SELECT * FROM wp_posts WHERE post_content LIKE '%<noscript%'
UNION
SELECT * FROM wp_posts WHERE post_content LIKE '%display:%'

If you did not change the default prefix for WordPress tables, than you can copy and paste that directly into a query window and run it, and it should pull up any posts that have been modified to hide content using any of the methods I have come across so far (iframes, noscript tags, and display:none style attributes). To get to a query window in cPanel, you would click on the MySQL® Databases icon, scroll to the bottom of the page, and then click on phpMyAdmin. Once the new window or tab opens, you would click on the database in the left hand side that your blog was in, and then in the right side at the top click on the SQL tab. Then just paste the query into the large text area and hit the Go button.

Note, however, that there may be other types of injected content that I haven’t seen yet, and that a manual inspection looking for the types of patterns that first alerted you to the fact that your blog was hacked is always a good idea.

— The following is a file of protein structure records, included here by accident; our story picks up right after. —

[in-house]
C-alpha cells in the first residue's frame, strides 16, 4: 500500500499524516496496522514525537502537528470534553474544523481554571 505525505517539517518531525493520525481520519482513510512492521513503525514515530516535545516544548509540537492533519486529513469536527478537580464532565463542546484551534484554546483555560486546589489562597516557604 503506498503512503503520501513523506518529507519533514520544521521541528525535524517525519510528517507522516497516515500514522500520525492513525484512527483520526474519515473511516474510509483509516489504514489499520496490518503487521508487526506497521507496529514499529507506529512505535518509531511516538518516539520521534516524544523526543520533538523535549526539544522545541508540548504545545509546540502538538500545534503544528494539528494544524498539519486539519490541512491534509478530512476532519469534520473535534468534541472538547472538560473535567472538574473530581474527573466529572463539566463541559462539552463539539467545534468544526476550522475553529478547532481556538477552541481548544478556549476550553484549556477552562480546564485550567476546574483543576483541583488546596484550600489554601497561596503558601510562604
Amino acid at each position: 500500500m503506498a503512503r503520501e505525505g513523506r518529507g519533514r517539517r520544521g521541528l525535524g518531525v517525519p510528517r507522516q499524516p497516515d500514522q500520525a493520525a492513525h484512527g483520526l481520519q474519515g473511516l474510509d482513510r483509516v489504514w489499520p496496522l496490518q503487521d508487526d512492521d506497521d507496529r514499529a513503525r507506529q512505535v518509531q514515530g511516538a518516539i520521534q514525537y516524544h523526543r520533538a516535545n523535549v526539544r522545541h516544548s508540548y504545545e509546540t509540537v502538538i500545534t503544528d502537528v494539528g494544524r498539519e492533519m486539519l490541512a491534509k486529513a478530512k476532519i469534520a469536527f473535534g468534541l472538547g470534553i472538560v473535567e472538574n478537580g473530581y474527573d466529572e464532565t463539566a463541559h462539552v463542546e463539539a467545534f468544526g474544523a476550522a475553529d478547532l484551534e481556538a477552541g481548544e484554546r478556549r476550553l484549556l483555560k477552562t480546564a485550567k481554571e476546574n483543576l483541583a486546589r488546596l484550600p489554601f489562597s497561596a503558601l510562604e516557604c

UPDATE: 9. (still valid in 2015) If you are having issues cleaning the installation yourself

When I wrote this post back in 2008 I intended it to be a do it yourself guide for the non-techie. However, I do realize that some people would still rather a professional programmer perform many of the steps I outlined here. If anyone has had their WordPress installation hacked, and either is uncomfortable attempting to clean it on their own, or has tried to do so with no success, I am available on a case by case basis. Most cleanings can be performed in about one hour, two at the most. The time can vary depending on the size of the blog, the amount of customization to the original theme, and the number of plugins installed. Feel free to contact me here if you feel like you could benefit from my help. Please include the site and any details that you think might be relevant (pro theme, anything you may have tried on your own, etc.) in the contact form.